Do Machines Have Social Skills?

Do Machines Have Social Skills?

Do Machines Have Social Skills?No need to worry right away, because as technology dictates workplace functions on new terms, we will still rely on the unique soft skills only humans can provide. Workers will continue to play an indispensable role in creating and cementing links among their teams, management, clients and outside constituents. AI cannot operate with empathy, kindness or compassion. Those are the hallmarks of a social animal.

What are interpersonal skills?

Almost every job requires interpersonal abilities to some extent, whether it is listening and attending to clients, getting along smoothly with colleagues, or inspiring and motivating from the managerial side. Almost everyone, except for lighthouse keepers, must be prepared to interact with their boss and fellow team members. Relationships may be predicated on empathy, relating to how others feel; it is also crucial to understand clients’ concerns to help solve them. Cooperation is a key aspect of forging partnerships directed toward common goals. In order to establish these connections, workers must develop their verbal and written communication, attentive listening, and important nonverbal skills. Body language, gestures and eye contact often express more than lengthy memos can.

Some of the most powerful social skills workers must possess in the workplace are:

  • Positive attitude.
  • Being a team player.
  • Ability to solve problems.
  • Facility to know how to control their tone and volume of voice.
  • Ability to choose their words carefully.
  • Active listening proficiency.
  • Capability of making decisions.
  • Ability to adapt and be flexible to change.
  • Conflict resolution ability.
  • Professionalism.
  • Reliability.
  • Good manners.
  • Supportiveness.
  • Respectfulness.

Consider the skill of being a good listener, for instance. Be careful not to respond until another person has finished speaking. Or, you can cultivate how to skillfully have small talk and instill rapport by paying the right amount of attention to your colleagues. You can also be respectful by encouraging others to express their opinions and not interrupting them.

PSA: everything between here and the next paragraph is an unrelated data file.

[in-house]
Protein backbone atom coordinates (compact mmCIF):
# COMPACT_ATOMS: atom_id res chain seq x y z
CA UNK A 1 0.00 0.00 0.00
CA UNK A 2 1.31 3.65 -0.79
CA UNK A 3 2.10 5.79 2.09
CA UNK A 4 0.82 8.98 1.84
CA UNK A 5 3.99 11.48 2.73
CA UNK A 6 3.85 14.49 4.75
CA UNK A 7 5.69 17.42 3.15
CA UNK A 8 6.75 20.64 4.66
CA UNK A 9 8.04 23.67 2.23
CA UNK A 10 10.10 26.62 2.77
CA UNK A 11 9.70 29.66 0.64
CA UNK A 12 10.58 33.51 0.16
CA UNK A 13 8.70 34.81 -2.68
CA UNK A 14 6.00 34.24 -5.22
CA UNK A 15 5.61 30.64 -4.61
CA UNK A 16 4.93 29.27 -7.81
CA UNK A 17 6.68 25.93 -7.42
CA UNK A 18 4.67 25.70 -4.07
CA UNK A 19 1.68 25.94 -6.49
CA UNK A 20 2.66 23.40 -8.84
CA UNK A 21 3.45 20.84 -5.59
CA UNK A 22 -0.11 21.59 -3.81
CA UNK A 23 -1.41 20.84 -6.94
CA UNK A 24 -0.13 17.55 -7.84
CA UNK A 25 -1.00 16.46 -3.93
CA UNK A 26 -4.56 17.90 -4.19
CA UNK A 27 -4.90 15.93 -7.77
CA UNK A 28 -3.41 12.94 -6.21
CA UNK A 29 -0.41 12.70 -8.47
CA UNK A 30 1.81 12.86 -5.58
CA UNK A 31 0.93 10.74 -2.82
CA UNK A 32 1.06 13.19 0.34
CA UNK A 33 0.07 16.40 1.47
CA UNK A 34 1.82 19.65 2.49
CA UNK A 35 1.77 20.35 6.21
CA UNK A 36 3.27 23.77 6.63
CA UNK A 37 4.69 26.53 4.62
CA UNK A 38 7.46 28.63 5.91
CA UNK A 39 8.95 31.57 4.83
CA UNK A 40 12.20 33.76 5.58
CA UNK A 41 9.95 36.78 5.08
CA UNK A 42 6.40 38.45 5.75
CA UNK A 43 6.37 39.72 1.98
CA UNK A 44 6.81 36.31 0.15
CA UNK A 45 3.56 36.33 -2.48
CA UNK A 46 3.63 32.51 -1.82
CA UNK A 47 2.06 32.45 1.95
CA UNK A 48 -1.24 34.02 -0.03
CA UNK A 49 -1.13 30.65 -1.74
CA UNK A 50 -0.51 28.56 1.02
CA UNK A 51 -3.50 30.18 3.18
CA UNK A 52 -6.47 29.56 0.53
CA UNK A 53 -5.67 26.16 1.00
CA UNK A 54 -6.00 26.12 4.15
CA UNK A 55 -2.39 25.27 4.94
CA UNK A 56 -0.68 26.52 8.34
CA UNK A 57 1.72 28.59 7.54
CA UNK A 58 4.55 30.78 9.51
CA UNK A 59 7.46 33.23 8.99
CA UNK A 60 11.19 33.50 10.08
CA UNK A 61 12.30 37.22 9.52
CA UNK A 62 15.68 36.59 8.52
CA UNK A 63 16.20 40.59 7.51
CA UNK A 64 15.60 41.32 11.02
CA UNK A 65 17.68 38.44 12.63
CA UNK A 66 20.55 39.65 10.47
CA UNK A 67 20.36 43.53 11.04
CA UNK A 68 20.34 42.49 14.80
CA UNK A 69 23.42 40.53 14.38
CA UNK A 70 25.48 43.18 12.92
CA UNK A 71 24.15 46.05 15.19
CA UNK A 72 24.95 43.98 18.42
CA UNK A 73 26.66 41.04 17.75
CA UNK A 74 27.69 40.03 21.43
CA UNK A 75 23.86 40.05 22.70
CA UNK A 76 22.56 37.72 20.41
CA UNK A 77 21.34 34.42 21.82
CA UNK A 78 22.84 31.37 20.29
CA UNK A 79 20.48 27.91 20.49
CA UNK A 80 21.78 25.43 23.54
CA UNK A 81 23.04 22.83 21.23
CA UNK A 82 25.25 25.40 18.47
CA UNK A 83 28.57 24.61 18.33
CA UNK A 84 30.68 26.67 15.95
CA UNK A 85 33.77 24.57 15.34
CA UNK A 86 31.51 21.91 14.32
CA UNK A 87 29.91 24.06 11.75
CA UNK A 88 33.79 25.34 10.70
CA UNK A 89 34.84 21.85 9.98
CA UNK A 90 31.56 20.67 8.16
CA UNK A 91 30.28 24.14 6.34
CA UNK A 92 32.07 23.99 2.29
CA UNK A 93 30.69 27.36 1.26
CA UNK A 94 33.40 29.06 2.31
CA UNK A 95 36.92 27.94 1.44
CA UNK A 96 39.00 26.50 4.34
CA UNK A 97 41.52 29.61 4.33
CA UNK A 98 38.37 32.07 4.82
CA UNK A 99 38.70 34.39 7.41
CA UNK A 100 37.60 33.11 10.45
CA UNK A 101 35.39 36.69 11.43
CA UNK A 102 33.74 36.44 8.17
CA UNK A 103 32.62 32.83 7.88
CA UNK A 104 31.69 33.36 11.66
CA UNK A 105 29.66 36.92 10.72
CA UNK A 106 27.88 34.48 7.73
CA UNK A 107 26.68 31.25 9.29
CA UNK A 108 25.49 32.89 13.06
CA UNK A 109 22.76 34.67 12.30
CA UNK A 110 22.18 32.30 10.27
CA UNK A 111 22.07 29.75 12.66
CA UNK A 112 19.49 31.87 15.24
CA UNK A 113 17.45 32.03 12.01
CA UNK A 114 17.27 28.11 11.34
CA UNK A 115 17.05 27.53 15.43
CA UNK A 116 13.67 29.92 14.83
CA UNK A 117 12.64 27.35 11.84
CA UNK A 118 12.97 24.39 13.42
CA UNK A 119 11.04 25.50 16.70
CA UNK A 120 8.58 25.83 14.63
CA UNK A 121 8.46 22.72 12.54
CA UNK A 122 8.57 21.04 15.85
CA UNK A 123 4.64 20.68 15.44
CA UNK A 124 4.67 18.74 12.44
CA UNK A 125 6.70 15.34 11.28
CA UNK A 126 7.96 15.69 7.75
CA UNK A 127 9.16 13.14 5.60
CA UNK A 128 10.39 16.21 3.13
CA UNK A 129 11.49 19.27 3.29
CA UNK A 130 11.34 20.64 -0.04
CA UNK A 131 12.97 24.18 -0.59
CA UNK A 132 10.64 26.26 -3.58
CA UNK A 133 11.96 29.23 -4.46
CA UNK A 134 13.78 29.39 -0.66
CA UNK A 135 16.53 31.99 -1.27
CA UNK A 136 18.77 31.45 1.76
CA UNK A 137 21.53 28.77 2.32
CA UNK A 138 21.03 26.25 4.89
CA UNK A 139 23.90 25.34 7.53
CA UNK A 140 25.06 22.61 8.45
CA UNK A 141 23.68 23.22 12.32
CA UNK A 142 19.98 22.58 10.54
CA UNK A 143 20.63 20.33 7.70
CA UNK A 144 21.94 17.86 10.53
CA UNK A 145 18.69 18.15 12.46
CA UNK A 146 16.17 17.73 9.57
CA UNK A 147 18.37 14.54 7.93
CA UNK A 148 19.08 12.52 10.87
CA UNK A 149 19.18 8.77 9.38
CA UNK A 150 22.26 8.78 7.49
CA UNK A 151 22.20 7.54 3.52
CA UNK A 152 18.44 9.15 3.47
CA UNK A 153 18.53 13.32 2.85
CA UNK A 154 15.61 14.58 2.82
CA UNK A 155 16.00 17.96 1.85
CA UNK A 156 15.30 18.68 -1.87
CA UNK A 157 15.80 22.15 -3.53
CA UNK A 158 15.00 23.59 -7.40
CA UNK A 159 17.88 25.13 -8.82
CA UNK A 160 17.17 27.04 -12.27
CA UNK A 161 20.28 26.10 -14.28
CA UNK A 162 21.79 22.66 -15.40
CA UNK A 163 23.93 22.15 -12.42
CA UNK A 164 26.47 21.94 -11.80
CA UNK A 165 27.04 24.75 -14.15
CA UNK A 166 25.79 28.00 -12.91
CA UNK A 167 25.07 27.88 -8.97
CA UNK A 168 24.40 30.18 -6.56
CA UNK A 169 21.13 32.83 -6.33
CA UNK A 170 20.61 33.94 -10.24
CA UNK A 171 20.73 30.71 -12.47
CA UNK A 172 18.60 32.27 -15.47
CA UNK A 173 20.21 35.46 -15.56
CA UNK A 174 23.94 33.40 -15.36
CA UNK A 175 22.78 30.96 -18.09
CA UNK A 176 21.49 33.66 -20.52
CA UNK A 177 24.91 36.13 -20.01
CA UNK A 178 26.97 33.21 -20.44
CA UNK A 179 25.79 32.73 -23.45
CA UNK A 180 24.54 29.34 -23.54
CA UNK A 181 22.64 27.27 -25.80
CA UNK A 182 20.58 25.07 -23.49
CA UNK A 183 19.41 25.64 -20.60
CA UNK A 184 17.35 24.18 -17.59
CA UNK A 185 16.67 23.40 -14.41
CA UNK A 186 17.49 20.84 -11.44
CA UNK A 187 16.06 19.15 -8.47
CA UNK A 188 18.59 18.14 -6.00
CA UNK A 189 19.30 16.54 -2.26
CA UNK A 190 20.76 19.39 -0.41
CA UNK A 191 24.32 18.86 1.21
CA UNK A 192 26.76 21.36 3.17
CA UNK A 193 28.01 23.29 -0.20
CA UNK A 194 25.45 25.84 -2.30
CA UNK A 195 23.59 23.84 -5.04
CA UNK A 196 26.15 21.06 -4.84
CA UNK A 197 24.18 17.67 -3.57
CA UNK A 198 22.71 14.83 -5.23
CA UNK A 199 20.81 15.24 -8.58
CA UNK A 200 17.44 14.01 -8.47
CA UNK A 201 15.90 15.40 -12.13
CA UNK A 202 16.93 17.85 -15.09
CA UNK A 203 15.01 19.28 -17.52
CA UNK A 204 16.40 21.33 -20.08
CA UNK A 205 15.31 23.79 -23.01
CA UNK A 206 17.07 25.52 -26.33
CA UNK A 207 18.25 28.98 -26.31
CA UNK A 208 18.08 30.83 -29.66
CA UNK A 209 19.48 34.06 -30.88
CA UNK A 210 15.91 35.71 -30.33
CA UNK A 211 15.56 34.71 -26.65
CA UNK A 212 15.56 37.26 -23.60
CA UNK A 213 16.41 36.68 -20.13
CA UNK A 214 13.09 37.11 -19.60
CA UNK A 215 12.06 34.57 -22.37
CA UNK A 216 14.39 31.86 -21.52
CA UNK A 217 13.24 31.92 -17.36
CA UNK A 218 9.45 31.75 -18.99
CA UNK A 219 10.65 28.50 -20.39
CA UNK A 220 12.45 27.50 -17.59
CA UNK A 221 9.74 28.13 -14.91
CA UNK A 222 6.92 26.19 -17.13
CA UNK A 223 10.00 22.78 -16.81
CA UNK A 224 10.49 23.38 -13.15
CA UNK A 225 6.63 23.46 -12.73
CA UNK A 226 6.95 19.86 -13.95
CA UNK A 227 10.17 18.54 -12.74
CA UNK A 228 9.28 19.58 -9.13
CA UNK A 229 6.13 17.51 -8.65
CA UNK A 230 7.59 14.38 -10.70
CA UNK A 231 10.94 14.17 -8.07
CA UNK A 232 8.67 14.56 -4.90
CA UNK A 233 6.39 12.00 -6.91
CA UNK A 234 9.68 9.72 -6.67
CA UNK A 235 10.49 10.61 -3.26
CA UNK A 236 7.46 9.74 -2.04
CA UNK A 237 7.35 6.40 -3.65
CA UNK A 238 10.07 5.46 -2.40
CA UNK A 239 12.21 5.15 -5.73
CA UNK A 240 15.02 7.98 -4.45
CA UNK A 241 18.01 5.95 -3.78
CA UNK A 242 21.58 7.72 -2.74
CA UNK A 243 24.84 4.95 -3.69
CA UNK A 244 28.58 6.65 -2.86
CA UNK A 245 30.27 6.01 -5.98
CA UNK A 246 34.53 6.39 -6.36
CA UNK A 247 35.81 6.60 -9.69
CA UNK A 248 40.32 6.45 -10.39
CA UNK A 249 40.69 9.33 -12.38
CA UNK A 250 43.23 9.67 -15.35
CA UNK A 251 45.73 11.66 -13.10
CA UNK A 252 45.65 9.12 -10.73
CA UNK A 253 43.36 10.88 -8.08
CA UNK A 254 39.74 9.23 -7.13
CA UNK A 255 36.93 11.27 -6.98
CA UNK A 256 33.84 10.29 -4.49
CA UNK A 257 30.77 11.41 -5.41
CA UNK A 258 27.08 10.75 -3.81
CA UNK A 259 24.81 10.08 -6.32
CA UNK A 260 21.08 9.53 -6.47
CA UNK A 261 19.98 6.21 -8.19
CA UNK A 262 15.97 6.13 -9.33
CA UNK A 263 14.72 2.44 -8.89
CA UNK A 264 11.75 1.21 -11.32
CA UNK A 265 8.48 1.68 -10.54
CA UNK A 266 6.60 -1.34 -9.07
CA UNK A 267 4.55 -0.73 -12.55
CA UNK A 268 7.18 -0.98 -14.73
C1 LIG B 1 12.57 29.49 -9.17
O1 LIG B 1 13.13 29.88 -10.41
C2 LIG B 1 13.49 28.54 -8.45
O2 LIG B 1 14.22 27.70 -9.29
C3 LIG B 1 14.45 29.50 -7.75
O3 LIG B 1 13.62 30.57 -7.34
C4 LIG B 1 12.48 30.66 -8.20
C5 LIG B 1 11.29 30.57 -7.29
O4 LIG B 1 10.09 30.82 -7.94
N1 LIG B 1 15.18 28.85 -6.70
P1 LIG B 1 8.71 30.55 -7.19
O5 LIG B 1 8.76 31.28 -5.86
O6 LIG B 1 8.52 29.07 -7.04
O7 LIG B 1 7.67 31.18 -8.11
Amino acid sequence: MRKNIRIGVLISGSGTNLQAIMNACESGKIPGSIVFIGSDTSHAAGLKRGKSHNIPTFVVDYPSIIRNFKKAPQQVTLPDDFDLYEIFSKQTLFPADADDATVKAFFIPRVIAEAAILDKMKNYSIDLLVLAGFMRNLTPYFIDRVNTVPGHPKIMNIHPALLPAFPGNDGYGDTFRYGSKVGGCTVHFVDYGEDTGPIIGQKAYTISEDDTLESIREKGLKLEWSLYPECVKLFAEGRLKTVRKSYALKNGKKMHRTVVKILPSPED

These traits are sometimes grouped under emotional intelligence. Some of them can be measured by EQ tests that try to quantify characteristics such as self-awareness, social insight, confidence and self-control. How do employees respond to praise or criticism? In their work relationships, are they able to guide or motivate others; bond with, influence or persuade team members; or handle conflicts? These are some of the questions EQ tests can answer.

Importance of the softer side

As technology grows ever more sophisticated, offices are becoming more communal. The typical solitary cubicle is transforming into a more team-based arrangement. Although there is no formal way to measure how team members leverage one another’s contributions, good social skills clearly help integrate team members’ input. Their cohesion supports company culture, which results in less HR intervention. When teams are successfully coordinated, members are happier and more successful at problem-solving and achieving goals. It is no wonder that a Business Solver study showed 93% of employees are likely to stay with a more empathetic employer. A Leadership IQ study revealed that, among new hires, 89% of failures are due to a lack of soft skills and difficulties managing their emotions.

Building social competence

Managers can help employees hone their soft skills by:

  • Identifying problem areas.
  • Setting goals.
  • Encouraging role-playing.
  • Offering feedback.
  • Using positive reinforcement.
  • Assigning homework exercises.

Gamification is particularly useful for enhancing social development. It might take the form of simulation exercises designed to understand customer pain points and complaints or peer-to-peer learning within a group. Many companies turn to training modules to focus on the key moments in client/customer interactions. A typical  example is Walmart’s “Spark City.” The game simulates working in a Walmart store, including regular activities such as restocking, greeting customers, cleaning up spills or confronting shoplifters. Players earn points and receive feedback. Meanwhile, a corporate game at Farmers Insurance imitates collaboration with vendors and communication with customers. The training curriculum draws on virtual reality settings.

These games serve to determine the messages players hope to communicate about themselves and their solutions to daily challenges. Almost anyone can benefit, whether you’re an executive, a salesperson or any other team member.